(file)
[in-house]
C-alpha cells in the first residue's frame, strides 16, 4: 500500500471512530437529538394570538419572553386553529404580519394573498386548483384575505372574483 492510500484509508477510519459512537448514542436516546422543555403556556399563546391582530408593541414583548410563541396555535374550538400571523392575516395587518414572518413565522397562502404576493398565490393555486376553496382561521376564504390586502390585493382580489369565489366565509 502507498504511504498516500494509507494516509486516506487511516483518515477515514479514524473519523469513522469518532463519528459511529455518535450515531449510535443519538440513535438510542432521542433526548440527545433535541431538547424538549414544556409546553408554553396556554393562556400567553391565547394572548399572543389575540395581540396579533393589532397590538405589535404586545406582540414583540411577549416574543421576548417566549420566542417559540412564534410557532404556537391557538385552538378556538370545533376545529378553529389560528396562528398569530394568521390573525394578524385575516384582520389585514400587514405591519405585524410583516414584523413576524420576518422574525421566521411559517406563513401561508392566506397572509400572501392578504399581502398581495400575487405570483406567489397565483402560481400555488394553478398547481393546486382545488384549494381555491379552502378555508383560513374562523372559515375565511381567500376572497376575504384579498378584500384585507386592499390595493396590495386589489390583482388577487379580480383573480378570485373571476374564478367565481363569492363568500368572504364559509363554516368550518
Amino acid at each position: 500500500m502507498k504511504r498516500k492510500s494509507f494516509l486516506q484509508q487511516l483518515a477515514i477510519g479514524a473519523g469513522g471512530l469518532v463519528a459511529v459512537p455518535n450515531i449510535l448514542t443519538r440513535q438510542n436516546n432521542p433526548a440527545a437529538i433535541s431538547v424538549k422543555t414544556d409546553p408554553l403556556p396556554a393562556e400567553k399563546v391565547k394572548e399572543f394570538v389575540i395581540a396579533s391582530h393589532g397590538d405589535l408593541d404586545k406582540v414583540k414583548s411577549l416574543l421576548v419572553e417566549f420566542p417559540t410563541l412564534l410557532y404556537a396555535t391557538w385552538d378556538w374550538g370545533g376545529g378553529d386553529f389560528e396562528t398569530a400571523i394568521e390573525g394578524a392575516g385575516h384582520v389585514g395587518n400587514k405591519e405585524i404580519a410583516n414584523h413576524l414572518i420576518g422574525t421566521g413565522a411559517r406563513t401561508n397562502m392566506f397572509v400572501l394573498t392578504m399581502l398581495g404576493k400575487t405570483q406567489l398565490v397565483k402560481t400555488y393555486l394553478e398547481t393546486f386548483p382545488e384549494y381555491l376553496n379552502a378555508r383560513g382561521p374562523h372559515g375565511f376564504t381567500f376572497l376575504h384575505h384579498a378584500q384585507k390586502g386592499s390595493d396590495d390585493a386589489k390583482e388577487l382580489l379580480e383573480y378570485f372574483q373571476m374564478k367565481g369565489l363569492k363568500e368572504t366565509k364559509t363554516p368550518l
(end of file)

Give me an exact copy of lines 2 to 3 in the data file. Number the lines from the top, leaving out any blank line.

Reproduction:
C-alpha cells in the first residue's frame, strides 16, 4: 500500500471512530437529538394570538419572553386553529404580519394573498386548483384575505372574483 492510500484509508477510519459512537448514542436516546422543555403556556399563546391582530408593541414583548410563541396555535374550538400571523392575516395587518414572518413565522397562502404576493398565490393555486376553496382561521376564504390586502390585493382580489369565489366565509 502507498504511504498516500494509507494516509486516506487511516483518515477515514479514524473519523469513522469518532463519528459511529455518535450515531449510535443519538440513535438510542432521542433526548440527545433535541431538547424538549414544556409546553408554553396556554393562556400567553391565547394572548399572543389575540395581540396579533393589532397590538405589535404586545406582540414583540411577549416574543421576548417566549420566542417559540412564534410557532404556537391557538385552538378556538370545533376545529378553529389560528396562528398569530394568521390573525394578524385575516384582520389585514400587514405591519405585524410583516414584523413576524420576518422574525421566521411559517406563513401561508392566506397572509400572501392578504399581502398581495400575487405570483406567489397565483402560481400555488394553478398547481393546486382545488384549494381555491379552502378555508383560513374562523372559515375565511381567500376572497376575504384579498378584500384585507386592499390595493396590495386589489390583482388577487379580480383573480378570485373571476374564478367565481363569492363568500368572504364559509363554516368550518
Amino acid at each position: 500500500m502507498k504511504r498516500k492510500s494509507f494516509l486516506q484509508q487511516l483518515a477515514i477510519g479514524a473519523g469513522g471512530l469518532v463519528a459511529v459512537p455518535n450515531i449510535l448514542t443519538r440513535q438510542n436516546n432521542p433526548a440527545a437529538i433535541s431538547v424538549k422543555t414544556d409546553p408554553l403556556p396556554a393562556e400567553k399563546v391565547k394572548e399572543f394570538v389575540i395581540a396579533s391582530h393589532g397590538d405589535l408593541d404586545k406582540v414583540k414583548s411577549l416574543l421576548v419572553e417566549f420566542p417559540t410563541l412564534l410557532y404556537a396555535t391557538w385552538d378556538w374550538g370545533g376545529g378553529d386553529f389560528e396562528t398569530a400571523i394568521e390573525g394578524a392575516g385575516h384582520v389585514g395587518n400587514k405591519e405585524i404580519a410583516n414584523h413576524l414572518i420576518g422574525t421566521g413565522a411559517r406563513t401561508n397562502m392566506f397572509v400572501l394573498t392578504m399581502l398581495g404576493k400575487t405570483q406567489l398565490v397565483k402560481t400555488y393555486l394553478e398547481t393546486f386548483p382545488e384549494y381555491l376553496n379552502a378555508r383560513g382561521p374562523h372559515g375565511f376564504t381567500f376572497l376575504h384575505h384579498a378584500q384585507k390586502g386592499s390595493d396590495d390585493a386589489k390583482e388577487l382580489l379580480e383573480y378570485f372574483q373571476m374564478k367565481g369565489l363569492k363568500e368572504t366565509k364559509t363554516p368550518l